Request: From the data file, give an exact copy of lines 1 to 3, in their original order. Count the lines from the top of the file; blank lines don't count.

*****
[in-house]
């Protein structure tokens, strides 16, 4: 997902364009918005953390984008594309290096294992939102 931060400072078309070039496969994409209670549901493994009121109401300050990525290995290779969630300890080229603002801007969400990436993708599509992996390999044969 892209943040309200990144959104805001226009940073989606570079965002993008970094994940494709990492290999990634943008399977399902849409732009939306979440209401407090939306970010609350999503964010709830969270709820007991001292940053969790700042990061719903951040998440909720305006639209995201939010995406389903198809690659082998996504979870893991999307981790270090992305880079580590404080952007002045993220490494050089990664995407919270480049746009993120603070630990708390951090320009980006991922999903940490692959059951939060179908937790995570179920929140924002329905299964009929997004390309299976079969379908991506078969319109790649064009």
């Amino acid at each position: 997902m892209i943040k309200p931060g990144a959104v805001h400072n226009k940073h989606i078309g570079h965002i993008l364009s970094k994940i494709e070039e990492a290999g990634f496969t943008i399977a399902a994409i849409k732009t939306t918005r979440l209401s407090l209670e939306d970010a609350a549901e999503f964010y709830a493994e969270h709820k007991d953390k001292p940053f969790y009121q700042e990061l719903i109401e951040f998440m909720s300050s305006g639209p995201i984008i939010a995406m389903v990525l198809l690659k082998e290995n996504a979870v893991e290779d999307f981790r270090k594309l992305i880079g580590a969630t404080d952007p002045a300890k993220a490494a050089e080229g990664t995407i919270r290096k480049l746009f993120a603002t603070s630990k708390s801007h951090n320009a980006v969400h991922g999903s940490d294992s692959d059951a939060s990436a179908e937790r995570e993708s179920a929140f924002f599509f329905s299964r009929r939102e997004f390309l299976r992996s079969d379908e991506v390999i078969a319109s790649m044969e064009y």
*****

[in-house]
């Protein structure tokens, strides 16, 4: 997902364009918005953390984008594309290096294992939102 931060400072078309070039496969994409209670549901493994009121109401300050990525290995290779969630300890080229603002801007969400990436993708599509992996390999044969 892209943040309200990144959104805001226009940073989606570079965002993008970094994940494709990492290999990634943008399977399902849409732009939306979440209401407090939306970010609350999503964010709830969270709820007991001292940053969790700042990061719903951040998440909720305006639209995201939010995406389903198809690659082998996504979870893991999307981790270090992305880079580590404080952007002045993220490494050089990664995407919270480049746009993120603070630990708390951090320009980006991922999903940490692959059951939060179908937790995570179920929140924002329905299964009929997004390309299976079969379908991506078969319109790649064009």
């Amino acid at each position: 997902m892209i943040k309200p931060g990144a959104v805001h400072n226009k940073h989606i078309g570079h965002i993008l364009s970094k994940i494709e070039e990492a290999g990634f496969t943008i399977a399902a994409i849409k732009t939306t918005r979440l209401s407090l209670e939306d970010a609350a549901e999503f964010y709830a493994e969270h709820k007991d953390k001292p940053f969790y009121q700042e990061l719903i109401e951040f998440m909720s300050s305006g639209p995201i984008i939010a995406m389903v990525l198809l690659k082998e290995n996504a979870v893991e290779d999307f981790r270090k594309l992305i880079g580590a969630t404080d952007p002045a300890k993220a490494a050089e080229g990664t995407i919270r290096k480049l746009f993120a603002t603070s630990k708390s801007h951090n320009a980006v969400h991922g999903s940490d294992s692959d059951a939060s990436a179908e937790r995570e993708s179920a929140f924002f599509f329905s299964r009929r939102e997004f390309l299976r992996s079969d379908e991506v390999i078969a319109s790649m044969e064009y």